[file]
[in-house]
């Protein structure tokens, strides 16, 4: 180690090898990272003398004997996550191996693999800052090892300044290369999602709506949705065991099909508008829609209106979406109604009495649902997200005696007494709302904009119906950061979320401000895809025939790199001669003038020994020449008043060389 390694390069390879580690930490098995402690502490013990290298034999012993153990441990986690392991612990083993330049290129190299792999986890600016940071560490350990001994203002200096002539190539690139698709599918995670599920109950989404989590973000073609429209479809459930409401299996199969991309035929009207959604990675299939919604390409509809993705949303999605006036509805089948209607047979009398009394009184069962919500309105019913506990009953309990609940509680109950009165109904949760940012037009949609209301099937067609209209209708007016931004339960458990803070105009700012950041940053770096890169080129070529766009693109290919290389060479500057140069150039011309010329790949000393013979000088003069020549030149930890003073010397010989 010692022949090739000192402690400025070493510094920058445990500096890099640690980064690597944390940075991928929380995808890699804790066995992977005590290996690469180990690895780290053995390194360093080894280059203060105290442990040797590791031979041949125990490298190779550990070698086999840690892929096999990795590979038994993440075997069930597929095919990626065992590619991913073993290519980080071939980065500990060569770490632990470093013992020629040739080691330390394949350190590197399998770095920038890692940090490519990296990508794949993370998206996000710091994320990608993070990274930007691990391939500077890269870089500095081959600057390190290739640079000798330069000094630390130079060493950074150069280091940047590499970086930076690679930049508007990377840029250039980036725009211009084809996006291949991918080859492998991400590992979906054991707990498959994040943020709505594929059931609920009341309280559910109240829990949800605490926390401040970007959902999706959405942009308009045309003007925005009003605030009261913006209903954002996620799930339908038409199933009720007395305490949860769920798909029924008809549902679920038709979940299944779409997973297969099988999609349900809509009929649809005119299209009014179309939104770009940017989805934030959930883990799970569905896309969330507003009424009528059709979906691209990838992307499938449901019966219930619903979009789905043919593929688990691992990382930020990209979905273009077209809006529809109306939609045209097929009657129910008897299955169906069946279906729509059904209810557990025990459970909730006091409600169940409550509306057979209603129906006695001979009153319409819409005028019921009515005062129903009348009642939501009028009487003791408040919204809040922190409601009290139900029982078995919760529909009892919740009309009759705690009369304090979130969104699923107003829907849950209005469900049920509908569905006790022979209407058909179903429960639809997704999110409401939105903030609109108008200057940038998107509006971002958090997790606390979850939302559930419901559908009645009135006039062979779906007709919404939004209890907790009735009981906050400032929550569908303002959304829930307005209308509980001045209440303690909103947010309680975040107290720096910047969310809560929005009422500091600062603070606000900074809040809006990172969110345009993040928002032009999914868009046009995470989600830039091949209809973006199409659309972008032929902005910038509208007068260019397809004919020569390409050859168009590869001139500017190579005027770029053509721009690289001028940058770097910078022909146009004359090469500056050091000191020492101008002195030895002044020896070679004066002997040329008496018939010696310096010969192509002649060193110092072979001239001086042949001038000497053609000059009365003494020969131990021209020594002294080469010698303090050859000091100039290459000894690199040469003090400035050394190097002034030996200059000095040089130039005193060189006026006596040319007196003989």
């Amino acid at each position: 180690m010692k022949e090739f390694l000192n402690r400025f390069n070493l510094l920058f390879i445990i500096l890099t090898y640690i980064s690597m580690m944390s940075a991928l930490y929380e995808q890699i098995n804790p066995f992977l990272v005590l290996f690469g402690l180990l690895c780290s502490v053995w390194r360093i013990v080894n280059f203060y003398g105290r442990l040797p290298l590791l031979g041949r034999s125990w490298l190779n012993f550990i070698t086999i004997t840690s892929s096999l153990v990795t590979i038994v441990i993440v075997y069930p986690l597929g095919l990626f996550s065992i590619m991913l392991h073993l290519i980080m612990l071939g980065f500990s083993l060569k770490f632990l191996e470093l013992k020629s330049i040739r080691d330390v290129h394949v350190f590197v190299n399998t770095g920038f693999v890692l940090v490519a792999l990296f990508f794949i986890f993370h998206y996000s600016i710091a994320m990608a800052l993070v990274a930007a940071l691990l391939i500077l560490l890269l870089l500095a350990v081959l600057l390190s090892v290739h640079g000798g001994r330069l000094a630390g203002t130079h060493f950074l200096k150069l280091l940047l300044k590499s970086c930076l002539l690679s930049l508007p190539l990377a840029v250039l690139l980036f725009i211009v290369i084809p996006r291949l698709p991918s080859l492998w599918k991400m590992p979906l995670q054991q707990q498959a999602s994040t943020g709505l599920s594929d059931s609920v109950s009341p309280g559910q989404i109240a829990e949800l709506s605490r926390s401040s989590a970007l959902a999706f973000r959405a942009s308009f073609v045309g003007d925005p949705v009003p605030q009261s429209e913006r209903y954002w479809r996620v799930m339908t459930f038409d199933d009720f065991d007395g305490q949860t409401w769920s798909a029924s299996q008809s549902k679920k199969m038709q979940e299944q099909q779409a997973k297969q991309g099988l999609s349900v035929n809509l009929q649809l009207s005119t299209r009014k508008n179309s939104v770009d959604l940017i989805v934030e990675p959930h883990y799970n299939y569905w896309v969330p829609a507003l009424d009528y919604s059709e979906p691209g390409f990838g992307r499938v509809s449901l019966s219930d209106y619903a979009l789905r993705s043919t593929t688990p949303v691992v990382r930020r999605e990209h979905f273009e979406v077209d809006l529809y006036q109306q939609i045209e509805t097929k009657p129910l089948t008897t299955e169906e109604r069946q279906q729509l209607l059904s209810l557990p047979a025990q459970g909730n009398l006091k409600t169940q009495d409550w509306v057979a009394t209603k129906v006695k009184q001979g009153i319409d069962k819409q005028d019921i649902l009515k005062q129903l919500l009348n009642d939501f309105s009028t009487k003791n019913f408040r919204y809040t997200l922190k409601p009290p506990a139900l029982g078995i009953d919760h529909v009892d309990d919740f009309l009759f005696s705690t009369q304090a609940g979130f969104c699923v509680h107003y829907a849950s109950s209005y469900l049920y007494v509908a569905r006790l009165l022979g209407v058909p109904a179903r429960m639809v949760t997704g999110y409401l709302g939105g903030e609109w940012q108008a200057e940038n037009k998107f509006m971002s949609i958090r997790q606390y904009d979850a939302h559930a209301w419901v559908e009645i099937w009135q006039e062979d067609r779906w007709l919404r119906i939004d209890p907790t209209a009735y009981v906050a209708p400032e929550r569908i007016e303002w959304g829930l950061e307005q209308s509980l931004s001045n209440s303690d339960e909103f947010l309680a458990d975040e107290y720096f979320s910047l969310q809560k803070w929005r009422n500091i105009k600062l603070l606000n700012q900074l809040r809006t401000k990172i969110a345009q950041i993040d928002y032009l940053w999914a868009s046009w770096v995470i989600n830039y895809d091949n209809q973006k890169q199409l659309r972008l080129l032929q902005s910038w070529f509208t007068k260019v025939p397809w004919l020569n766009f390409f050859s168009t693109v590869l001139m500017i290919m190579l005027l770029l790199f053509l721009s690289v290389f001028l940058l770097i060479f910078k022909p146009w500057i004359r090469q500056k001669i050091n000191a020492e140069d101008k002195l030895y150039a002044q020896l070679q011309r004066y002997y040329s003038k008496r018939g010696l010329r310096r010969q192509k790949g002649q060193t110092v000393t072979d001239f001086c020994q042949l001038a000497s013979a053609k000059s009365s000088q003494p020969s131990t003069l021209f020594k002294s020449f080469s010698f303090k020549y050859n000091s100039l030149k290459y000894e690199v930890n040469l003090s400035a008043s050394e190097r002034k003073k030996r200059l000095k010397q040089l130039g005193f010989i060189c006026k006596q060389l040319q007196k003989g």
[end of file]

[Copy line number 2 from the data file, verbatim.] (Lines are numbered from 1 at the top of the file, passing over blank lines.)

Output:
């Protein structure tokens, strides 16, 4: 180690090898990272003398004997996550191996693999800052090892300044290369999602709506949705065991099909508008829609209106979406109604009495649902997200005696007494709302904009119906950061979320401000895809025939790199001669003038020994020449008043060389 390694390069390879580690930490098995402690502490013990290298034999012993153990441990986690392991612990083993330049290129190299792999986890600016940071560490350990001994203002200096002539190539690139698709599918995670599920109950989404989590973000073609429209479809459930409401299996199969991309035929009207959604990675299939919604390409509809993705949303999605006036509805089948209607047979009398009394009184069962919500309105019913506990009953309990609940509680109950009165109904949760940012037009949609209301099937067609209209209708007016931004339960458990803070105009700012950041940053770096890169080129070529766009693109290919290389060479500057140069150039011309010329790949000393013979000088003069020549030149930890003073010397010989 010692022949090739000192402690400025070493510094920058445990500096890099640690980064690597944390940075991928929380995808890699804790066995992977005590290996690469180990690895780290053995390194360093080894280059203060105290442990040797590791031979041949125990490298190779550990070698086999840690892929096999990795590979038994993440075997069930597929095919990626065992590619991913073993290519980080071939980065500990060569770490632990470093013992020629040739080691330390394949350190590197399998770095920038890692940090490519990296990508794949993370998206996000710091994320990608993070990274930007691990391939500077890269870089500095081959600057390190290739640079000798330069000094630390130079060493950074150069280091940047590499970086930076690679930049508007990377840029250039980036725009211009084809996006291949991918080859492998991400590992979906054991707990498959994040943020709505594929059931609920009341309280559910109240829990949800605490926390401040970007959902999706959405942009308009045309003007925005009003605030009261913006209903954002996620799930339908038409199933009720007395305490949860769920798909029924008809549902679920038709979940299944779409997973297969099988999609349900809509009929649809005119299209009014179309939104770009940017989805934030959930883990799970569905896309969330507003009424009528059709979906691209990838992307499938449901019966219930619903979009789905043919593929688990691992990382930020990209979905273009077209809006529809109306939609045209097929009657129910008897299955169906069946279906729509059904209810557990025990459970909730006091409600169940409550509306057979209603129906006695001979009153319409819409005028019921009515005062129903009348009642939501009028009487003791408040919204809040922190409601009290139900029982078995919760529909009892919740009309009759705690009369304090979130969104699923107003829907849950209005469900049920509908569905006790022979209407058909179903429960639809997704999110409401939105903030609109108008200057940038998107509006971002958090997790606390979850939302559930419901559908009645009135006039062979779906007709919404939004209890907790009735009981906050400032929550569908303002959304829930307005209308509980001045209440303690909103947010309680975040107290720096910047969310809560929005009422500091600062603070606000900074809040809006990172969110345009993040928002032009999914868009046009995470989600830039091949209809973006199409659309972008032929902005910038509208007068260019397809004919020569390409050859168009590869001139500017190579005027770029053509721009690289001028940058770097910078022909146009004359090469500056050091000191020492101008002195030895002044020896070679004066002997040329008496018939010696310096010969192509002649060193110092072979001239001086042949001038000497053609000059009365003494020969131990021209020594002294080469010698303090050859000091100039290459000894690199040469003090400035050394190097002034030996200059000095040089130039005193060189006026006596040319007196003989």